A. Bernstein, Ayn Rand on the value of selfishness

It is eminently possible to benefit both oneself and others. But it is logically impossible to both fulfill and sacrifice oneself, to both pursue and surrender important values, to gain happiness and selflessly relinquish the personal values upon which happiness depends.

To be true to the self is to be true to one’s values… To sacrifice is to give up a higher value for a lesser value or a non-value. It is not a sacrifice if a man gives up something of little or no importance to him, in order to gain something more valuable…

Ayn Rand, in effect, dramatizes the meaning of Polonius’s famous words to Laertes in Hamlet: “To thine own self be true.” For when a man is true, in action, to his supreme values, it is his self that he honors above all. This is selfishness in Ayn Rand’s sense of the term.

In real life, a loving parent will save money for his child’s education, possibly forgoing a new car or some other Luxury. A young married couple, living in their first apartment, might scrimp on vacations or recreation in order to gain the money necessary for a down payment on a house of their own. A serious college student will study for long hours and possibly hold a job, thereby curtailing elements of his social life, because he is working toward a future career of great significance to him.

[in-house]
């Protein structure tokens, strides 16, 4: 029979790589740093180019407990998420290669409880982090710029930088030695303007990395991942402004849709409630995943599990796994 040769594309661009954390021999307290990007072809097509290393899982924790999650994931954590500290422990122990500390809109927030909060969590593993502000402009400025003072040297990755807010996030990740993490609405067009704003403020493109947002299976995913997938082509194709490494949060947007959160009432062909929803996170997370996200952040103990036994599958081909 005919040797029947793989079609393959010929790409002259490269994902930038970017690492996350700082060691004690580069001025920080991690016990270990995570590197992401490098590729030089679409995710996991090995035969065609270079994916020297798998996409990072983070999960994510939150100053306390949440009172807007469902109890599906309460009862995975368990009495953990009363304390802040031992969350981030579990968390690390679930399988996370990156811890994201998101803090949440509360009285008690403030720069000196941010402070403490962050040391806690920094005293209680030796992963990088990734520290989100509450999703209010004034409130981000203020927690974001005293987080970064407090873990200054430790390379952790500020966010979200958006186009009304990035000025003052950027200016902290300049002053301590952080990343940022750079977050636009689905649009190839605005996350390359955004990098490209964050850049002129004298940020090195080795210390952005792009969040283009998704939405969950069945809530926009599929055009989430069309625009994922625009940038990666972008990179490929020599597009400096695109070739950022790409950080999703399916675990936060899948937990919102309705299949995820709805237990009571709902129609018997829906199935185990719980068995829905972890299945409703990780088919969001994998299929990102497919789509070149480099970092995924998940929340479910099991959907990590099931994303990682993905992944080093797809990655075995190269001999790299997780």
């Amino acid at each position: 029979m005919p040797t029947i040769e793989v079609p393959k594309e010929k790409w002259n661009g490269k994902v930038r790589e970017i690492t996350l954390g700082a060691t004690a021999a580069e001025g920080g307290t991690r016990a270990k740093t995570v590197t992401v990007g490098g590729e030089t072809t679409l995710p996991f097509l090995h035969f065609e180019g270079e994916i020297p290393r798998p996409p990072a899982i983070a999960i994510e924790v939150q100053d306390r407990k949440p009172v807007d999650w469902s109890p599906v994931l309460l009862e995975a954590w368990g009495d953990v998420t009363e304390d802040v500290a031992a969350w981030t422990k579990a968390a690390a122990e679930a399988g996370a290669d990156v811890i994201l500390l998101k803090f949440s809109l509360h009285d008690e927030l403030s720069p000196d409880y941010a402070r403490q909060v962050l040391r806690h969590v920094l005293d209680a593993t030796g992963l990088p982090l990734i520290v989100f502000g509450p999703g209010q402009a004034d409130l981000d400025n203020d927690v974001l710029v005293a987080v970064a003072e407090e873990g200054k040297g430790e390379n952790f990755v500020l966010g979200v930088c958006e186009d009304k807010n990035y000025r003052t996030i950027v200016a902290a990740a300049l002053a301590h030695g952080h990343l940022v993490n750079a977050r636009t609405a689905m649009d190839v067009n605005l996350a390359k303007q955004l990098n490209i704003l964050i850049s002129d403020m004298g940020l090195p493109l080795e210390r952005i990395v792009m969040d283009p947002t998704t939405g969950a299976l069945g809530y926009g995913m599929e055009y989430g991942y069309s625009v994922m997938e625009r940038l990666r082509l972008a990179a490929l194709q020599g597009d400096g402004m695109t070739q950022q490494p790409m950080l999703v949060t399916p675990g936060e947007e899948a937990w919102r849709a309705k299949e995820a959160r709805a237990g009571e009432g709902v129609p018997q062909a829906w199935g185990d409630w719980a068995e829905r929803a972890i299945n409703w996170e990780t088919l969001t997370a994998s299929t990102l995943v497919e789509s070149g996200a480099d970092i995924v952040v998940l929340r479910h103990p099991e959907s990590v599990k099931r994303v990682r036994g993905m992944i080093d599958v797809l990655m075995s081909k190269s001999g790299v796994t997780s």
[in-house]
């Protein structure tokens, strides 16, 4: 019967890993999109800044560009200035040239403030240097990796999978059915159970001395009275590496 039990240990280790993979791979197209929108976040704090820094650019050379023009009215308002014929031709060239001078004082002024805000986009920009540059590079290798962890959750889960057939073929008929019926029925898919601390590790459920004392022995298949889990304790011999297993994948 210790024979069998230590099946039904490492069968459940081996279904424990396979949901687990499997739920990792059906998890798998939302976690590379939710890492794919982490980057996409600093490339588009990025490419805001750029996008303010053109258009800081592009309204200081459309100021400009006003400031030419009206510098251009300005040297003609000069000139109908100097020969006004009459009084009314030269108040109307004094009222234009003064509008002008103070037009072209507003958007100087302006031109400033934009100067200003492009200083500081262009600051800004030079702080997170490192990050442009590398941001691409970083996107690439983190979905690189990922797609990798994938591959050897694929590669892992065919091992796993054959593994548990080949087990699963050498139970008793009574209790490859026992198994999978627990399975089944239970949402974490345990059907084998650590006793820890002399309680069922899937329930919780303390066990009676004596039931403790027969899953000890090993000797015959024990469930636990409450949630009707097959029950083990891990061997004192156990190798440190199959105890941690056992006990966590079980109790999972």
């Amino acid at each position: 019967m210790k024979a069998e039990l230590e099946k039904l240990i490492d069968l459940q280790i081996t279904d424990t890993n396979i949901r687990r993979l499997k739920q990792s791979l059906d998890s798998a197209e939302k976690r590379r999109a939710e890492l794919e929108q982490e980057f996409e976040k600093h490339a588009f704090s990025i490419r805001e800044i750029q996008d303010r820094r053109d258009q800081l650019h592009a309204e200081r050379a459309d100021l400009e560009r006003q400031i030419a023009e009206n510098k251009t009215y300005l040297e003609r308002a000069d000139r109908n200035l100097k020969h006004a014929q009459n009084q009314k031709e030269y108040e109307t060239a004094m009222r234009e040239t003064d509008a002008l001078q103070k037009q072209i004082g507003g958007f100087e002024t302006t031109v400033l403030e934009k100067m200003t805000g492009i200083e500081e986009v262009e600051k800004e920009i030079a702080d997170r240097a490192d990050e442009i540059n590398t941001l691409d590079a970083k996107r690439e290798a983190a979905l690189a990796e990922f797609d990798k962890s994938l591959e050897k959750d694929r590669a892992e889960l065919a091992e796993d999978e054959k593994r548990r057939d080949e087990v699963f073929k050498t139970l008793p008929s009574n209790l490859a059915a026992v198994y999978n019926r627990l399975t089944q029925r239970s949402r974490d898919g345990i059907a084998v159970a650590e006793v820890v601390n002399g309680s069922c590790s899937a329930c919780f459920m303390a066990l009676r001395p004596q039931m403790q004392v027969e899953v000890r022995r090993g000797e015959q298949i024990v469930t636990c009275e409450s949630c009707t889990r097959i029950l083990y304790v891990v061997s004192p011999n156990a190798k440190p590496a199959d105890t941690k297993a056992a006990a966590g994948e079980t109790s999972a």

All of these persons and thousands more, are true to their values. None of them are willing to undermine or betray that which is of utmost importance to them. All of them are, in Ayn Rand’s sense, properly selfish…

Contrary to popular belief, it is not necessary to sell one’s soul for practical success. Indeed, it is not possible. Morality and practicality, in fact, stand in direct-not inverse-proportion to each other…

The selfish man is one who meets two criteria: 1. he holds principles and forms values that will, in fact, lead to his long-term wellbeing-he is not selfdestructive; and 2. he remains consistently true to his life-promoting ideas in practice. This-nothing else and nothing less-is loyalty to the self.

The selfless man is one who either never does such thinking to form personal values–or who betrays the ideals, convictions, and commitments he does hold. Such a person is selfless in a literal sense-he lacks a self, i.e., in some form he surrenders the independent judgment, the rational thinking, that enables men to form actual values. In some manner, he then permits his life to be dominated by others.


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